To many, driving is a symbol of independence. There comes a time, however, when families must make the decision whether to let their aging parents continue to get behind the wheel of a car.
"The question is, when do you give up the keys to your car," said Russ Quarles, the assistant state coordinator and instructor for AARP.
"Age is not the factor. It's when you see dents in the car, failing to obey the law, such as stopping at a red light, or when you feel you might hurt or kill someone," he said.
Mr. Quarles and other instructors in the area teach a safety driving course sponsored by AARP. The class is aimed toward people in their 50s and older, but is open to anyone with a driver's license, Mr. Quarles said.
The four-hour, two-day course covers many aspects of driving, including proper vehicle condition and maintenance, bad driving habits and physical changes that many seniors undergo that might affect their driving skills.
"We go through all sorts of physical changes (as we age)," Mr. Quarles said. "People need to learn how medication affects you and realizing your limitations behind the wheel."
The class also covers hazards that surround a driver while they are on the road.
"It's about the partners on the road," he said. "They may be drinking, sleepy, not paying attention or reading.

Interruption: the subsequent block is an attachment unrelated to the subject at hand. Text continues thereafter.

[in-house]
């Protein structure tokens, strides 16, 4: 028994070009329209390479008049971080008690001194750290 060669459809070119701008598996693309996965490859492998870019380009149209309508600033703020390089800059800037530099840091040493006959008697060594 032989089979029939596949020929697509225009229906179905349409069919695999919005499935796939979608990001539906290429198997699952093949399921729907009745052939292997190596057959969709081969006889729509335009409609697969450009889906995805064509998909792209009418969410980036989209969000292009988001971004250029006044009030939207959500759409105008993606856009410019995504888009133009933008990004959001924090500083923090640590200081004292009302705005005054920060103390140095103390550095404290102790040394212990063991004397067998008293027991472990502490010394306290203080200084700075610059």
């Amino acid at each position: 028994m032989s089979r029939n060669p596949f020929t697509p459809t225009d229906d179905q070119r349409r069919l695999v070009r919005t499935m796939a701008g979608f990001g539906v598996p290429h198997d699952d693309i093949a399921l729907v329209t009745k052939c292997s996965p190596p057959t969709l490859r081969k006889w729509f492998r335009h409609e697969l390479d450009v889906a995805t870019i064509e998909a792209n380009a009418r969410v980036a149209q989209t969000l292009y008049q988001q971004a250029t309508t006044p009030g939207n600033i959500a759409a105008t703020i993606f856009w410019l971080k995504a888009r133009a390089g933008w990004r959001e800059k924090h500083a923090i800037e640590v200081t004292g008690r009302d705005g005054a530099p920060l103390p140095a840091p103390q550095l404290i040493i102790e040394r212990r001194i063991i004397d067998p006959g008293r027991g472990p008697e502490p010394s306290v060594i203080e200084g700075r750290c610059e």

Students learn to deal with aggressive drivers and people with road rage. Mr. Quarles said he has each student learn the acronym FIDO, which means Forget It and Drive On.
"You can create a road rage situation where you can get into a fight. Don't pay attention to someone who gives you the finger," Mr. Quarles said.
Besides learning about safety issues, students also receive a 10 percent deduction for car insurance by Georgia law. This includes a 10 percent discount on car damage, medical coverage and liability for three years, Mr. Quarles said.
Instructors also have their students give feedback on how the classes have helped them.
"The most common comment is I didn't know as much as I thought," he said.
Reach Rebecca A. Smith at (706) 823-3552 or email@example.com.
The next class will be held Wednesday-Thursday, Jan. 25-26, at Brandon Wilde, 4275 Owens Road, in Evans. The cost is $10. For time and more information, call Russ Quarles at 863-0003.